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|T O P I C R E V I E W
||Posted - 04/14/2010 : 09:15:36 AM
So I have never knit lace before and would like to try! I don't know the history behind any lace knitting and would like to learn. Are there any great books for the history of lace knitting (and knitting in general) and then a good pattern book for lace knitting. I would consider myself a pretty experience knitter as I have done most techniques and can read most patterns. Color work is still something I've not ventured too much into but that will come too with time.
Thanks so much!!
|11 L A T E S T R E P L I E S (Newest First)
||Posted - 04/28/2010 : 5:08:01 PM
I would go first to the online stuff--Clara's post that minh links, and also to Eunny Jang's blog tutorials:
(Eunny is now editor of Interweave Knits, but fortunately, her amazing blog is still up.)
Her tutorials are excellent, without being too much.
I think Sharon Miller's books are fabulous, but pretty advanced for a beginner.
Whatever, good luck. Lace is lovely.
||Posted - 04/27/2010 : 6:58:04 PM
Margaret Stove has a book coming up, Wrapped in Lace that will cover knitted lace traditions around the world. It sounds interesting!
||Posted - 04/18/2010 : 7:19:32 PM
Here's the article by Clara that Kade mentioned:
Essentials of Knitted Lace
||Posted - 04/17/2010 : 11:05:18 AM
I have one copy of the original Traditional Knitted and Lace Shawls by Martha Waterman that is completely dog-eared. I think it has the perfect answer to Creeko's question. The first half is a history of shawls and knitting (including ways to wear various shapes!) and the second half is divided into stitches and examples of shawls in different shapes, and the patterns to make them.
What makes this book so special to me is that Martha takes you by the hand, explaining how the shawl is constructed/designed, giving practical tips re fit, yarn fiber, estimating yardage, etc. I also like that she lets you know that stitches vary according to whether you are knitting back and forth, or in the round. Even though I have done lace for many years I find I still refer to it when designing. I've heard the book has now been republished with the same title, but some of the history and pictures have been omitted. In my lacy world, Martha Waterman rocks!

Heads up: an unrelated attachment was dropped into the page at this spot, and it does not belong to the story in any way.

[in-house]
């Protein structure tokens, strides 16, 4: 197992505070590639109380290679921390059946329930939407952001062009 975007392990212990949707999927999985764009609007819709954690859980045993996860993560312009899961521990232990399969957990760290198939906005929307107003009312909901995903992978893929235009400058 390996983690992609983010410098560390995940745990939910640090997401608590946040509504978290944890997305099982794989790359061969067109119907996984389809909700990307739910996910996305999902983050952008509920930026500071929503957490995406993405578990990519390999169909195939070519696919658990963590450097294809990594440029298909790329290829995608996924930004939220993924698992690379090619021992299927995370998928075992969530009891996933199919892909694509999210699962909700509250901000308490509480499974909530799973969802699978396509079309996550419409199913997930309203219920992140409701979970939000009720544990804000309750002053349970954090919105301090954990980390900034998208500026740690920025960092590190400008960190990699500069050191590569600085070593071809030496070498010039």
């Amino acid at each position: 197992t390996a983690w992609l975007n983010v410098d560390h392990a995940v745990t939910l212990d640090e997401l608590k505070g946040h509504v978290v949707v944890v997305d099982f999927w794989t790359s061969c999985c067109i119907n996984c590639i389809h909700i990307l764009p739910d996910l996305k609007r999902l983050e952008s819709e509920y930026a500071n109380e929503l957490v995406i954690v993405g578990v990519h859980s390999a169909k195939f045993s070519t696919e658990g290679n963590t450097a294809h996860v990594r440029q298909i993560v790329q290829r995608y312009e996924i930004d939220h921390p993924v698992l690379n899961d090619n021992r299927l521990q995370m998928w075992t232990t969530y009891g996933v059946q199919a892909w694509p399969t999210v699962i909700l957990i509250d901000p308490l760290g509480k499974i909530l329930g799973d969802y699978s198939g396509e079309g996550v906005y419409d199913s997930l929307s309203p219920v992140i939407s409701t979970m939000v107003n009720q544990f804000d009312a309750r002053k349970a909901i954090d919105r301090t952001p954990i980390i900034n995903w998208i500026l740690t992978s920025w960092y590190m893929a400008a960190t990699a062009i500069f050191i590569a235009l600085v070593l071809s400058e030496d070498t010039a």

||Posted - 04/17/2010 : 08:05:15 AM
I found the charts in Sharon Miller's Heirloom Knitting rather confusing - I much prefer the ones in Victorian Lace Today (and I DO wish the international knitting community would standardize charts and symbols). But I actually knit most of my lace patterns from the Walker Treasuries. The only difficulty is that the first two volumes contain more useful patterns but no charts whereas the third book has charts but the patterns are often pretty difficult or unusual.
By the way, some years ago Clara Parkes wrote an article on lace knitting for beginners (with a scarf project, if I remember correctly) in Knitter's Review - you could start right there, it should be in the archives...
Happy knitting! Klara
||Posted - 04/17/2010 : 06:51:29 AM
I found Susanna Lewis's Knitting Lace to be a wonderful explanation of lace stitches. The lace patterns that I have used from Nancy Bush's books and Galina Khmeleva's classes have made learning lace knitting so worthwhile as knitting becomes a work of art.
||Posted - 04/15/2010 : 6:53:25 PM
Mariane Kinzel's First and Second Books of Lace Knitting (published inexpensively by Dover) were my first lace books and they got me hooked. Although most of the patterns are for table linens, I made a shawl and a baby blanket out of one of my favorite patterns, using different yarn and needles. Good charts, excellent instructions.